Depreciation is something we think of at year end and the tax filing time. And the 2018 tax year holds some new expanded opportunities to maximize use of depreciation for income tax purposes earlier in an asset’s life. What are these changes? To understand this, let’s take a brief look at some basic depreciation concepts.
Depreciation is the allocation of an asset’s cost over its estimated useful life. The simplest form of depreciation is straight-line depreciation. To calculate straight-line depreciation, simply divide its cost by the estimated useful life. For example, a $7,000 asset with an estimated life of 7 years would be depreciated at $1,000 a year. There are also accelerated methods which provide more depreciation in earlier years than in later years of the estimated useful life. Depreciation used for tax purposes for most equipment is generally an accelerated method.
Assets purchased in 2018 are now eligible for increased amounts of accelerated tax depreciation for federal purposes. There are two general methods accepted by the IRS. One is called Modified Accelerated Cost Recovery System with the availability of Bonus Depreciation and an other is governed by code section 179. In addition, the IRS issues guidance on acceptable useful lives for assets depending upon what they are. Equipment generally has a 7 year life. Land improvements have useful lives of 15 years. Real property has lives ranging from 27.5 years to 39 years.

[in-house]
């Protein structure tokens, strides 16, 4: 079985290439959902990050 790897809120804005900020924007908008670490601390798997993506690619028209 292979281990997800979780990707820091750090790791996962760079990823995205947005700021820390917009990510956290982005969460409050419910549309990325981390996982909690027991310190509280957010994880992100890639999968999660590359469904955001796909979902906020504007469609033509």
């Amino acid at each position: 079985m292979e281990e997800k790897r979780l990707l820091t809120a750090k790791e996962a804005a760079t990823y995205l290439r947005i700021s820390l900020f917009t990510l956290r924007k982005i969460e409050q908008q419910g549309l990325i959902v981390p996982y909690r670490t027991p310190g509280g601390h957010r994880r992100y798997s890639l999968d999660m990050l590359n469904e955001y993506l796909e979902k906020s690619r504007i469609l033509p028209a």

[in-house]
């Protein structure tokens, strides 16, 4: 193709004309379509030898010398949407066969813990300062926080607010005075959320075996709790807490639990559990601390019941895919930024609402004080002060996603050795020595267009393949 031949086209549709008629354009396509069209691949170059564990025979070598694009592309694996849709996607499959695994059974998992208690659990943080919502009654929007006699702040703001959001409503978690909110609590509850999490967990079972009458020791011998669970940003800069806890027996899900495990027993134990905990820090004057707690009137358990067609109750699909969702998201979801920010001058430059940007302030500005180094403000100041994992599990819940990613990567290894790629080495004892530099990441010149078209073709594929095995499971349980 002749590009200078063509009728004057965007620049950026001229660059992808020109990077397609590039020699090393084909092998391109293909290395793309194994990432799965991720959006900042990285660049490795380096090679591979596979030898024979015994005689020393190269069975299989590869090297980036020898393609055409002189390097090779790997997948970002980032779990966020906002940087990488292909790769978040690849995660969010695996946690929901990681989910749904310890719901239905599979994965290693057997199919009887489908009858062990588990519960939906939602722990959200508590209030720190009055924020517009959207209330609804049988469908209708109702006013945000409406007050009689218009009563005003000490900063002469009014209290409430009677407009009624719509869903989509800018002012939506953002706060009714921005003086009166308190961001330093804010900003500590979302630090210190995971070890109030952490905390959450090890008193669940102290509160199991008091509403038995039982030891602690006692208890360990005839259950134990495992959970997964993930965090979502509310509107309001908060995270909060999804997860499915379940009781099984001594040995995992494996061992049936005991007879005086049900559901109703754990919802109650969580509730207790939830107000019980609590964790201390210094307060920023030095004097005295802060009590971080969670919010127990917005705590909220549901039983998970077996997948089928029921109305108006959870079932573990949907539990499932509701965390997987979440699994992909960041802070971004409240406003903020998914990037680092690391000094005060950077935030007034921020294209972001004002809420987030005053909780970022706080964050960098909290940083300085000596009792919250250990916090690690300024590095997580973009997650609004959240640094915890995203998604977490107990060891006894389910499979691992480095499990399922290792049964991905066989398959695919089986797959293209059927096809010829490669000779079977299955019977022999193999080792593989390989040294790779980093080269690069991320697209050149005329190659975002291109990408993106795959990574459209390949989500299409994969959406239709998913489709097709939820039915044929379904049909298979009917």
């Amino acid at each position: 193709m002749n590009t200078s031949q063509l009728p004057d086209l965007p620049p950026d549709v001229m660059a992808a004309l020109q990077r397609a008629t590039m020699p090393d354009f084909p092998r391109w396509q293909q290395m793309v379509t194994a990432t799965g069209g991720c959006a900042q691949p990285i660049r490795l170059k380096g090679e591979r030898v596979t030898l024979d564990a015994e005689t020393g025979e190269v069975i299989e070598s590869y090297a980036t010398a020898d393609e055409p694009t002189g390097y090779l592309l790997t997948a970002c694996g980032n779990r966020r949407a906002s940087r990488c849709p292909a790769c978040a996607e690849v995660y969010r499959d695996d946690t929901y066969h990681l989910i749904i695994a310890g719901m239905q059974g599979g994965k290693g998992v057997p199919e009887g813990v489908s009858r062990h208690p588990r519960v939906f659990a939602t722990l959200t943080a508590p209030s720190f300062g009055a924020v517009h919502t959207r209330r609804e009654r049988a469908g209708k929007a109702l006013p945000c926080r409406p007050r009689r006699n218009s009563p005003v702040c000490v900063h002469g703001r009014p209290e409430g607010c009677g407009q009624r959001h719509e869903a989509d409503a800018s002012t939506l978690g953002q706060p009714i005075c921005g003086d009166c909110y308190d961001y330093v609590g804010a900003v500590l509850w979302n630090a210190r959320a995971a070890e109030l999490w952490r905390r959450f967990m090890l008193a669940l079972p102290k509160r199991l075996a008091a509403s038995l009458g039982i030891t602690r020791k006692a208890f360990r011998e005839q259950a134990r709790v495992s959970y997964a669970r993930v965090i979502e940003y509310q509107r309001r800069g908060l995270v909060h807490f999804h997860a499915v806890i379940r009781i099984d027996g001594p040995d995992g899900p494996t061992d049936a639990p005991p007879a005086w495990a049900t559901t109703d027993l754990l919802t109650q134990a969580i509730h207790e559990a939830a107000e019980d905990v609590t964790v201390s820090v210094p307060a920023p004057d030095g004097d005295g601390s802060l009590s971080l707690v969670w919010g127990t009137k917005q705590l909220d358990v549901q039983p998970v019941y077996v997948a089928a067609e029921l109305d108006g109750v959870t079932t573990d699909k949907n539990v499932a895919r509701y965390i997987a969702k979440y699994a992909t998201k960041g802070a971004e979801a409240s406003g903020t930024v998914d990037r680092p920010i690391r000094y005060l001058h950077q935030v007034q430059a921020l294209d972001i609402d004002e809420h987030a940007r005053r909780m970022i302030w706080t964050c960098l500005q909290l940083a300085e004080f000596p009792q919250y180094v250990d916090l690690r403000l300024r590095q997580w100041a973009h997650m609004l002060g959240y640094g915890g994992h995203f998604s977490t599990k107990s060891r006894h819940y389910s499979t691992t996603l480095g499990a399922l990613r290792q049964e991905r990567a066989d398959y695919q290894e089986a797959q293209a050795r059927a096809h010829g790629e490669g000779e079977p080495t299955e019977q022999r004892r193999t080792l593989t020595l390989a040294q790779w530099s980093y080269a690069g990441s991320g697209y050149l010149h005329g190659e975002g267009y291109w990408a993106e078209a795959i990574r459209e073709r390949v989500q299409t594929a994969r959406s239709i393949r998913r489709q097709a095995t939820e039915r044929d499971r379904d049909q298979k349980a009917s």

For the 2018 tax year, bonus depreciation is available at a 100% rate, meaning a qualifying asset may be written off in the year of acquisition. Luxury automobile limitations have also increased and first year depreciation can be as high as $18,000 utilizing bonus depreciation. A company may also “opt out” of using the bonus depreciation. The option to “opt out” of bonus depreciation has to be chosen for each group of assets that are determined to be of the same useful life.
Also increased for the 2018 tax year is the Section 179 limit. This limit was previously set at $500,000 maximum use as long as new asset additions did not exceed $2,000,000 for the year. The 2018 maximum limit is now $1,000,000 as long as new asset additions do not exceed $2,500,000. This form of immediate expensing is available to be used on most equipment and can be utilized on an individual asset or multiple assets as determined by the company.
In order to determine which depreciation method is best for your company, analysis of the company’s net income before depreciation, how long an asset is to be held, and various other factors effect which methodology is best for your company. Your state’s income taxes may or may not have similar changes. It just depends on the tax laws in the states in which you operate. A CPA experienced within your specific industry will assist you in making the best tax planning decisions for your company.
Let us at BUSBooks help you know what your depreciation options are, when it is good to accelerate depreciation, and when it is better not to accelerate it! Together we can maximize your deductions.
The next Nerd News will discuss Equipment Purchase Planning.
Written by Tracy Fickett, CPA and Peter Shelbo, Veteran Bus Operator
BUSBooks is a unique CPA accounting firm dedicated to the motorcoach industry.